The government's case consisted only of the testimony of a security agent of Mountain Bell Telephone Company and of five exhibits a Salt Lake City telephone directory, two magnetic tapes, and two paper tapes. (The "blue box" allegedly utilized in the scheme had been suppressed by the court and two other witnesses called by the prosecution were not allowed to testify.) The evidence, if properly admitted, was amply sufficient to support the jury's finding of guilt and the defendant presents for review a single issue: whether the trial court erred by admitting testimony deduced from a scientific electronic device for which no proper foundation was established.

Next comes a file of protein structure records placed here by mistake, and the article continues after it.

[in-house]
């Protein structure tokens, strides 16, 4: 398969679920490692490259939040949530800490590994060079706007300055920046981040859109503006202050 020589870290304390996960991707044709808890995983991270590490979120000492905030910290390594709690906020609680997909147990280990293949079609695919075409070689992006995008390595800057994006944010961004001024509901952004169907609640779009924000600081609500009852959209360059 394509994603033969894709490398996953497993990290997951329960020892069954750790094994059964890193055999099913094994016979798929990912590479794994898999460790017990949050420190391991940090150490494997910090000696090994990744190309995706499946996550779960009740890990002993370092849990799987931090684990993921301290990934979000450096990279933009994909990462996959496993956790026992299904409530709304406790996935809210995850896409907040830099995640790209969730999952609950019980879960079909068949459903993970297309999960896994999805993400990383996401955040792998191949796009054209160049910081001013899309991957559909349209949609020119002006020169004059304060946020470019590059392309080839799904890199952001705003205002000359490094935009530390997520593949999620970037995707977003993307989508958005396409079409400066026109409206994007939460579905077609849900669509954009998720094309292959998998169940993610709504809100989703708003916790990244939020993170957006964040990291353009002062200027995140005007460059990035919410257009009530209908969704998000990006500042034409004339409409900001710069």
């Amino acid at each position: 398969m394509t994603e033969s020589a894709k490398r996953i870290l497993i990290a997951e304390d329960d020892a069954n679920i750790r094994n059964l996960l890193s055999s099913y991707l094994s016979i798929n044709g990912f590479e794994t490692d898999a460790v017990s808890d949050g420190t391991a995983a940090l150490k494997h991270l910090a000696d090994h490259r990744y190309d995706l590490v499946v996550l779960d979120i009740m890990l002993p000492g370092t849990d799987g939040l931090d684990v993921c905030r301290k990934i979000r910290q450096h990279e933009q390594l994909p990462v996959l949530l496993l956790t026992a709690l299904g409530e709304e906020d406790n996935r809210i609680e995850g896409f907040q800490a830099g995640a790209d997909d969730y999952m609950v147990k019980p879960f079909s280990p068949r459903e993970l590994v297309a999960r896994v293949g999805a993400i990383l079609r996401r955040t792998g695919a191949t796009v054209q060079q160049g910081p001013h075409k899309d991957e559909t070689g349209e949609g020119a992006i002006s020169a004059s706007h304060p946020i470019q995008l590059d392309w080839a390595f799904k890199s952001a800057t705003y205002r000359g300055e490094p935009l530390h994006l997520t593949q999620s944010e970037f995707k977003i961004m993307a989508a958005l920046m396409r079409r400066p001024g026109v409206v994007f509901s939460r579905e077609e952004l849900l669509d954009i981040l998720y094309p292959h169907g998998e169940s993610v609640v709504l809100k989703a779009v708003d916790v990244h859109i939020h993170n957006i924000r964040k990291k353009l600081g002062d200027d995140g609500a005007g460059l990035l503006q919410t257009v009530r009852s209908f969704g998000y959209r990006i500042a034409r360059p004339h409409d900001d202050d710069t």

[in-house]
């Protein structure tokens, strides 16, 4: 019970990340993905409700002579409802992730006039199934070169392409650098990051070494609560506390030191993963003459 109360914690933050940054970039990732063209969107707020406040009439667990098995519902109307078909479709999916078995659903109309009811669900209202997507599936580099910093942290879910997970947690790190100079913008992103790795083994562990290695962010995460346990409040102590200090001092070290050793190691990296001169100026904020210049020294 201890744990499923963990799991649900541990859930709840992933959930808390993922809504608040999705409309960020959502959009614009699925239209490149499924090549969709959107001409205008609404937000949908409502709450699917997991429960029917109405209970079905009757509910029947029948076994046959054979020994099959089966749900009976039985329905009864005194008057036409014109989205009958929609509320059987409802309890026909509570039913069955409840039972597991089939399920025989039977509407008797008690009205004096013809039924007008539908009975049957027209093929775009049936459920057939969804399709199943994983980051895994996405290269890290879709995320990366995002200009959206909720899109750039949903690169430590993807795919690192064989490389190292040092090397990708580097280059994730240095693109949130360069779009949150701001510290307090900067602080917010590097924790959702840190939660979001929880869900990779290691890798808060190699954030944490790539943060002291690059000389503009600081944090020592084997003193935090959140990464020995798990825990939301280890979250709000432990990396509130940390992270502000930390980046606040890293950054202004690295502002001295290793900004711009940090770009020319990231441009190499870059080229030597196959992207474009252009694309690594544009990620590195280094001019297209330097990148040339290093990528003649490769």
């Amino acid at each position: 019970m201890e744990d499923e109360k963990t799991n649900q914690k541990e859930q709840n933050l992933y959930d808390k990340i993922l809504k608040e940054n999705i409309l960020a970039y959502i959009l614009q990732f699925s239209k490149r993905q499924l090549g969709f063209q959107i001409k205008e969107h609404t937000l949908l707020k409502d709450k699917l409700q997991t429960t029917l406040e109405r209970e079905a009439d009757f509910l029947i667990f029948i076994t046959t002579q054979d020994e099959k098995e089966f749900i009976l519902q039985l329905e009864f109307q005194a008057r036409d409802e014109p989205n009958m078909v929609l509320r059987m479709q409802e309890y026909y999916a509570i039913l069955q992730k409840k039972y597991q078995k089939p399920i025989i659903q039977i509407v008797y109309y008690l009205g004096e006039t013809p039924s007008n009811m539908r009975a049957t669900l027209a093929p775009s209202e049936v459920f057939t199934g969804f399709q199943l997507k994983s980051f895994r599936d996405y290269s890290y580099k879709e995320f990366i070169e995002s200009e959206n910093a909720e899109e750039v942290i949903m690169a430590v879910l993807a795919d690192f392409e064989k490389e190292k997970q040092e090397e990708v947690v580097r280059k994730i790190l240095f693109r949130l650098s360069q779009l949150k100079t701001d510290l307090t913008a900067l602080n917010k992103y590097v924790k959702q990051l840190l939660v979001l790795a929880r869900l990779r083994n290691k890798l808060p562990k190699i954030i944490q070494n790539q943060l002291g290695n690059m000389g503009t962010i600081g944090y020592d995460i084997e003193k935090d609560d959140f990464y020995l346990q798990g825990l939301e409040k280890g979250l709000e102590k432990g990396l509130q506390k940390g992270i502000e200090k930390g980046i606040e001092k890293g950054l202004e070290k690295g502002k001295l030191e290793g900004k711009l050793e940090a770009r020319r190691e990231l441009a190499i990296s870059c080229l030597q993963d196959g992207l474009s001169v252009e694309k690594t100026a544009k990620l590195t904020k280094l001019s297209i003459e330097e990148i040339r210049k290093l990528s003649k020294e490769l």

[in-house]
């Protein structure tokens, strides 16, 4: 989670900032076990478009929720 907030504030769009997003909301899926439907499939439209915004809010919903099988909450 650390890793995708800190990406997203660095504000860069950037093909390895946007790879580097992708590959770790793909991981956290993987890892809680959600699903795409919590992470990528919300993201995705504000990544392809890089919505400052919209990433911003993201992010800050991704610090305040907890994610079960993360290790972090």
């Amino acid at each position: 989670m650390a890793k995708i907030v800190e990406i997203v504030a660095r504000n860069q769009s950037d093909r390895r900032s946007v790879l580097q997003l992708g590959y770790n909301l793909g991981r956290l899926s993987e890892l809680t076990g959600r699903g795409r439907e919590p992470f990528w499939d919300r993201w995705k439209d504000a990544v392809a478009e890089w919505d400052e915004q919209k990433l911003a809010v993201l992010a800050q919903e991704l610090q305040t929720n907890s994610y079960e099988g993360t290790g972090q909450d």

The government witness, Willis Beckstead, had been employed by the telephone company for eighteen years, fifteen years in the engineering department. He had completed a college level electronic technical course and had attended several company schools involving the maintenance of toll-free long-distance traffic. He testified that, although not an electronic engineer or physicist, he was familiar with the operation of the long-distance telephone dialing system and stated that to avoid payment of charges "after the subscriber had dialed the toll-free 800 number, they would apply a 2600-cycle tone to the telephone line which would disconnect the terminating equipment for that particular 800 number. Then they would apply multi-frequency tones which would activate and forward the tones in the toll switching network to the desired number which they wanted to call."